Top 12 Dad Types You’ll Meet At The Park

dads at the park with kids

Sound like anyone you’ve run into?

No more are the days where playgrounds and parks are populated solely by moms. As a dad, it’s cool to be at the park with your kid. And more likely than not, you might end up sharing it with a fellow father. These are the people you’ll turn to for advice, support and reassurance…maybe. Even though these dads don’t exactly share the same parenting style as you—and you may not see eye-to-eye on things like bottle feeding or babywearing—there are still some things you can learn from a few of them. Others, though? They might just make you roll your eyes.

The Workaholic Dad. This dad is attached at the hip—literally by a holster—to his work phone. His 3 year old may be suspended upside down from the monkey bars, but his face is buried in his email. He won’t look up to say hello unless he detects a networking opportunity, almost certainly job-related. Try to find out what he does and if you have any connections, otherwise you’ll never get a word in. He may not be the best expert to talk to about work/life balance, but he knows how to advance a career while still being a dad.

His natural habitat: On LinkedIn, but only if you have a few mutual connections.
Where you’ve actually seen him: Always on the closest park bench with his face lit by the glow of his phone’s email app. He’s likely typing frantically or yelling about closing on a conference call.

The Playful Pop. This dad thinks he’s just one of the kids. He wants to relive his childhood and isn’t afraid to do it through his child. He might be four times the size, but he wants to do everything his kid does too. Bent see-saws and broken swings are a sign he’s been there. He’s got great advice on child’s play, but isn’t the right person to talk to about difficult adult conversations or situations.

His natural habitat: About two feet away from his kid. Or on the swings by himself.
Where you’ve actually seen him: When you arrive at the playground, there are several fire trucks. When you get closer, you see several volunteer firefighters pulling this dad out of the slide he got stuck in while trying to ride it with his kid.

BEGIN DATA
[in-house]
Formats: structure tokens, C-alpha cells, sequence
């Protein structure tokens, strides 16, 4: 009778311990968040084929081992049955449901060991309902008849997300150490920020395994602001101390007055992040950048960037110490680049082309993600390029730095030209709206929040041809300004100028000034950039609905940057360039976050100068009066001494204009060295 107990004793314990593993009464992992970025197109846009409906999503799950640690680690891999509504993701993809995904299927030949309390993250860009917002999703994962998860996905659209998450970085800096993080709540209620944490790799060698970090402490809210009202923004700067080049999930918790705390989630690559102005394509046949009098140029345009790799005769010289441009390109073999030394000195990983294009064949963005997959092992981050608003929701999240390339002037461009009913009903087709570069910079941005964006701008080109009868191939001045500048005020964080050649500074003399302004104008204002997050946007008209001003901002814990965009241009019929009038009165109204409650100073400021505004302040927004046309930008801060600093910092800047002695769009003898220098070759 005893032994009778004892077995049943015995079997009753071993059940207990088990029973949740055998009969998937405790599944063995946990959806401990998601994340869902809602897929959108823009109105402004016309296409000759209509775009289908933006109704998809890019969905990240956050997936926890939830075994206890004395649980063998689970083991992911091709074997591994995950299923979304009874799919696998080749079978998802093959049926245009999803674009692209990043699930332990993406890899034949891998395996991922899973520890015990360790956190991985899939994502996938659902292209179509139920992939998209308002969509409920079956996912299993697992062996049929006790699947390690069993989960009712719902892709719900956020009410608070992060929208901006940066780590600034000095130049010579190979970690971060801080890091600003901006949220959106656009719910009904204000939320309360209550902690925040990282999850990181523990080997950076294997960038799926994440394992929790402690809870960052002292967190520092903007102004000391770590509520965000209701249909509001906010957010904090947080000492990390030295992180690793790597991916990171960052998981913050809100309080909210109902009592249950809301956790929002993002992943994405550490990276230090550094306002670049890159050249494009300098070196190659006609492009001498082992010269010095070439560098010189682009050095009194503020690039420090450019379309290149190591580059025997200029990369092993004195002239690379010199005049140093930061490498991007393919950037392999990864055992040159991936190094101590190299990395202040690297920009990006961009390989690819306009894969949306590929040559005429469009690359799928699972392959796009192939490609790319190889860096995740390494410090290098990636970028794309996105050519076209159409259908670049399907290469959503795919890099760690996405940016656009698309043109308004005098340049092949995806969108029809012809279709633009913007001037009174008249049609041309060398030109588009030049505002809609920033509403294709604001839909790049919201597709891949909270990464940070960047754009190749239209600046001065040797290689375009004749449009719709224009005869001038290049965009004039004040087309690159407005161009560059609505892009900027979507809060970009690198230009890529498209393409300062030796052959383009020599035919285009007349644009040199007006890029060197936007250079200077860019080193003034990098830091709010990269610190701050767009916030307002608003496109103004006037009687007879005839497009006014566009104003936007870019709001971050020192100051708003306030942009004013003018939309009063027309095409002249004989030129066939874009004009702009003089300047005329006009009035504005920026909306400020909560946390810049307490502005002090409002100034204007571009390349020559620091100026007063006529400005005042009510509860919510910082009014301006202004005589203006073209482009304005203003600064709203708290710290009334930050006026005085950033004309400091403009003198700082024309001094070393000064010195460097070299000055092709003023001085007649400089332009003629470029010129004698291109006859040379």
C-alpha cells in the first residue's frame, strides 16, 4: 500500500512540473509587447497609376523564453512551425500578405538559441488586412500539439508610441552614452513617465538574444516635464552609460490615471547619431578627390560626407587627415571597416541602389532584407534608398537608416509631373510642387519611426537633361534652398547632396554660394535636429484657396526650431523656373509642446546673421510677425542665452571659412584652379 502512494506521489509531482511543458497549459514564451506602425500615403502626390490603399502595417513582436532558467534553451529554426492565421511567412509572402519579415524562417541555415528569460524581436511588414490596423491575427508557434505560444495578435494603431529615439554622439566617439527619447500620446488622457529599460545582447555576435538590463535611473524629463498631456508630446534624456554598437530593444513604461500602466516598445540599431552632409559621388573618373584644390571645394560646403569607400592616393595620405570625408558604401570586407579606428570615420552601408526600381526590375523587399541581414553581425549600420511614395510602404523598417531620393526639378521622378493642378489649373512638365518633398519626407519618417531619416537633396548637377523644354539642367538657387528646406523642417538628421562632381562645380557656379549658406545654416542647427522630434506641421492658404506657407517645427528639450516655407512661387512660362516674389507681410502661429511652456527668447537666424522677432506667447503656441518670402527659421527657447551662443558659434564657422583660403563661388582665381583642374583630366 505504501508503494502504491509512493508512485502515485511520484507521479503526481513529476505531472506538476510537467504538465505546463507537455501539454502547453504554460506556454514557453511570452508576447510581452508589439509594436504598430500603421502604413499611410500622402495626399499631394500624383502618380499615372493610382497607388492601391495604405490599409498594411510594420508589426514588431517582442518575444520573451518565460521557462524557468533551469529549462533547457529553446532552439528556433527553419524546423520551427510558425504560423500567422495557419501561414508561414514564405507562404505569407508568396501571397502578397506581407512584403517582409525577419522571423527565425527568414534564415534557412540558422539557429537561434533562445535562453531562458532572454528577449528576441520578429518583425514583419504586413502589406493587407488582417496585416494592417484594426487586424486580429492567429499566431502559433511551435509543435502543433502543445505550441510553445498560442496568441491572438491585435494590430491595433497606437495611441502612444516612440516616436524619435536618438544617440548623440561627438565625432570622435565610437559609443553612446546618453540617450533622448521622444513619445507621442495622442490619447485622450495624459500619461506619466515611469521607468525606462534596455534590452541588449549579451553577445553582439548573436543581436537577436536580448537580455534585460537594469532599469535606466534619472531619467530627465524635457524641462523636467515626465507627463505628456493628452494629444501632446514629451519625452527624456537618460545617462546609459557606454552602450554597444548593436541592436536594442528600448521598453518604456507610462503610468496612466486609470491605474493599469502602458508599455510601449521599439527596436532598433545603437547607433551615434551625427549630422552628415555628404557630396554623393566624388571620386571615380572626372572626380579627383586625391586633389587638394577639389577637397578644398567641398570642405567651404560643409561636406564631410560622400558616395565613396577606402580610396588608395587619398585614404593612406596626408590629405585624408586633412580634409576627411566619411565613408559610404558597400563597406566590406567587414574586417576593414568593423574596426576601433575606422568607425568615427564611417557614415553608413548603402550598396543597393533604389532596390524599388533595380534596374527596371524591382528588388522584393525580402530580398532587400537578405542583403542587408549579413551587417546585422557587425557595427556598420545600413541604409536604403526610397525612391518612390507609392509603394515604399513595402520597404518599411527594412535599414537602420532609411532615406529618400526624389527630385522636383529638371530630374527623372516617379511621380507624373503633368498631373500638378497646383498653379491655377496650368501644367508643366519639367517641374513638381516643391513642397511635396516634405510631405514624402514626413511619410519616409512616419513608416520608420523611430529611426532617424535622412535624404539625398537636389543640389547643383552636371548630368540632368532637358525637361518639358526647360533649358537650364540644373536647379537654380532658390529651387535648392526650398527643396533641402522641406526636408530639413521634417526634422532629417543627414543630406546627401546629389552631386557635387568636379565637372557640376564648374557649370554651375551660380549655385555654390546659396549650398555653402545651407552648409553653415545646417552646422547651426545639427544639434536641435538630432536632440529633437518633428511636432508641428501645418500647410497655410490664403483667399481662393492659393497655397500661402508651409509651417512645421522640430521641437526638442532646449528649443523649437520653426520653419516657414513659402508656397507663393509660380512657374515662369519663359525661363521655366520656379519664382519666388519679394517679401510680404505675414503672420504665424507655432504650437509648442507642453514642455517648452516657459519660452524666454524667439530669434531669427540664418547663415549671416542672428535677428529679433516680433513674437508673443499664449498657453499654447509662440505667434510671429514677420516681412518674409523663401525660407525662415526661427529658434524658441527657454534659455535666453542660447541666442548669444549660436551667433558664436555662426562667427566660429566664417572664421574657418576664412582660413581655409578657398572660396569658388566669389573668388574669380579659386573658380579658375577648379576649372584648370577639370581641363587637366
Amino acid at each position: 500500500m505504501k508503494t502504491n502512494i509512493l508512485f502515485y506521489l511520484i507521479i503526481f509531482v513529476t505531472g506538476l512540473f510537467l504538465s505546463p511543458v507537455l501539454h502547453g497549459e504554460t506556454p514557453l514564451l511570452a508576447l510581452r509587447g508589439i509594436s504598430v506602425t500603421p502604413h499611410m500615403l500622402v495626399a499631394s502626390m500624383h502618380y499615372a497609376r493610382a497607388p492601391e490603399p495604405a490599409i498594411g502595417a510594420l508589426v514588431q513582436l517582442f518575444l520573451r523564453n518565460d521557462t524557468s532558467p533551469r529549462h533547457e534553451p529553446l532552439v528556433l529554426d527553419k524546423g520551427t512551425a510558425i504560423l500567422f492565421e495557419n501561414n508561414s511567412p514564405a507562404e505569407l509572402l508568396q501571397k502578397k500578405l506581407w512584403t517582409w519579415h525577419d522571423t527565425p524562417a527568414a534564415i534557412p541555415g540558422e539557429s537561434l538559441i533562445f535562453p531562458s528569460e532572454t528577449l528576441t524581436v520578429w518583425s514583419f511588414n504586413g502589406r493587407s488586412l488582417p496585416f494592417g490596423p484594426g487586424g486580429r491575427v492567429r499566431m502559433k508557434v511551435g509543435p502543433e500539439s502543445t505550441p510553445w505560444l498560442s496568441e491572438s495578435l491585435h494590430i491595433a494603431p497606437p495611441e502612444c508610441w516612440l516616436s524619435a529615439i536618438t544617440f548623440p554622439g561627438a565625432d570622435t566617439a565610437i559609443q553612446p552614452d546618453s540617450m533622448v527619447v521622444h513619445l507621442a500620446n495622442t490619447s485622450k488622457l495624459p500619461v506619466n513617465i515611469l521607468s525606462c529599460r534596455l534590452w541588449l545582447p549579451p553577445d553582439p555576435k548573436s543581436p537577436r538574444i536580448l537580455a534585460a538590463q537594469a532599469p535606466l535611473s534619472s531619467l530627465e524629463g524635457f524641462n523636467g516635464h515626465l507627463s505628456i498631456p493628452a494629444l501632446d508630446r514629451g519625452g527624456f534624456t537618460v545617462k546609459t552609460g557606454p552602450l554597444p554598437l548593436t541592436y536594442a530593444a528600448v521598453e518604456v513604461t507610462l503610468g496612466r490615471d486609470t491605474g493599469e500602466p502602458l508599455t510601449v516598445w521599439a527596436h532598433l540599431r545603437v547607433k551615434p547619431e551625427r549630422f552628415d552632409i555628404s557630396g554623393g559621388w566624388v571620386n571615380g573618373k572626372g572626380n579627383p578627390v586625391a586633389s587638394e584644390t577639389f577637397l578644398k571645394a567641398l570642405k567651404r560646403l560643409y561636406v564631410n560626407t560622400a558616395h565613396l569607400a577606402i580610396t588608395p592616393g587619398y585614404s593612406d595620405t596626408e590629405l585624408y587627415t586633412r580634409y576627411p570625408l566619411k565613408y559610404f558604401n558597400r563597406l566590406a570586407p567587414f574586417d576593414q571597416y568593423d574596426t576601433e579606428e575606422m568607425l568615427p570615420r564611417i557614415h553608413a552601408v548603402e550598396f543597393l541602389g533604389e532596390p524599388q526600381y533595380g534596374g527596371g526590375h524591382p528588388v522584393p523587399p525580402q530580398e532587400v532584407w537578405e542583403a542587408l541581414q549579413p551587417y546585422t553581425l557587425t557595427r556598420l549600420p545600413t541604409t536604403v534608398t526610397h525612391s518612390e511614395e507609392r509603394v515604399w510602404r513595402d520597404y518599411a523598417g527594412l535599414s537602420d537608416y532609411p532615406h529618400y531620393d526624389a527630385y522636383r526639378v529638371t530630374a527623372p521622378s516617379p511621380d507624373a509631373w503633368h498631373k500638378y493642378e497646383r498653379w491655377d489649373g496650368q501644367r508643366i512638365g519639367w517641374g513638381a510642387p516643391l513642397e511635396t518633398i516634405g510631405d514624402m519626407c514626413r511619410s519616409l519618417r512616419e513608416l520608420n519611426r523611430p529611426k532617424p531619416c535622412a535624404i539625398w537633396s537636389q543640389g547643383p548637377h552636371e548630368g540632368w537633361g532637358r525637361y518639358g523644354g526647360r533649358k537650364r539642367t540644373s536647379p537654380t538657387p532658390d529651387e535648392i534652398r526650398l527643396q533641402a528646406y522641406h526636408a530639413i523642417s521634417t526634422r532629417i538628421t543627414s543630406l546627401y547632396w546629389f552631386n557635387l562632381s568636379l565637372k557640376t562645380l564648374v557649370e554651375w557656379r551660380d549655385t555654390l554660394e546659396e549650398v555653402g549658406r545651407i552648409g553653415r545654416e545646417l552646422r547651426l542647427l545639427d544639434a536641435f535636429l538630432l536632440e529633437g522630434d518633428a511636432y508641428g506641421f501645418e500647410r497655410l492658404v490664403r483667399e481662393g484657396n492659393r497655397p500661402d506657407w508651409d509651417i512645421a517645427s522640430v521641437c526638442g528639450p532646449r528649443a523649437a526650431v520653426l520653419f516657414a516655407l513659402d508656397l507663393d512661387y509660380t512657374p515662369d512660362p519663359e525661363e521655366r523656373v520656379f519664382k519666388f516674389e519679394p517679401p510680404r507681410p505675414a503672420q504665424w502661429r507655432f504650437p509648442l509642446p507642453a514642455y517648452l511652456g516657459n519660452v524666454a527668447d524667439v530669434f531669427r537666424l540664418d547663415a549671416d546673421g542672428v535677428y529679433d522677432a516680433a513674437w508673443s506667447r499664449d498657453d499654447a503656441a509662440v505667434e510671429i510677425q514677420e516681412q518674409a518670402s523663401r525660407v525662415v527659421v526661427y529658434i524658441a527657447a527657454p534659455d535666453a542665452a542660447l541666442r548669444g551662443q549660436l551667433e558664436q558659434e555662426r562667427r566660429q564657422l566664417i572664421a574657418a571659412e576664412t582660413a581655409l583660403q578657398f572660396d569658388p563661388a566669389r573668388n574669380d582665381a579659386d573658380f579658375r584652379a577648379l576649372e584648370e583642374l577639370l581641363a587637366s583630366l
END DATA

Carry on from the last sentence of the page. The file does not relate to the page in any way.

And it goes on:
The Hover Dad. You can almost hear the helicopter blades whirring as this dad follows his kids around. Sometimes they might literally be attached by a leash or “safety tether.” He’s the dad you hear loudly discussing how unsafe wood chips are or grabbing his kid off the threshold of a slide because it’s too dangerous. He’s an expert on keeping a child safe and has read every single parenting book, and may have even written his own. He’s not the right person to consult with about letting a kid be a kid, though.

His natural habitat: Parenting book signings or parenting meetups.
Where you’ve actually seen him: Running around behind his kid, possibly attached to a backpack with a leash. Measuring the tensile strength of the swing set chain.

The Hipster Dad. He passes around a petition to have the water fountain changed to organic water. One day you return to the playground to find that the wood chips have been replaced with compostable, LEED-certified, artisanal chips from an old iron workshop in Brooklyn, NY. He’s the dad to ask about the best craft breweries for bringing children and possibly a dog (always a rescue mix). He also knows the best parenting gear from automated diaper disposals to wifi-enabled bottles. Just don’t show him your bottles or toys because they will inevitably be the wrong ones.

His natural habitat: Hanging out at the beer garden, kids and dog in tow. Try bonding over a craft brew and discuss the best bassinets.
Where you’ve actually seen him: At the organic supermarket, suggesting new products they should carry.

The Absentminded Papa.“Hey, is this your stroller or mine?” This dad can never remember which gear is his or even what his kid is wearing. He probably doesn’t remember feeding his child either, so you might see him giving them multiple snacks. Be careful about this dad wandering off with your things. He doesn’t mean to do it; he’s just got a lot on his mind. Don’t take his advice about the best gear because he probably doesn’t remember what he actually has.

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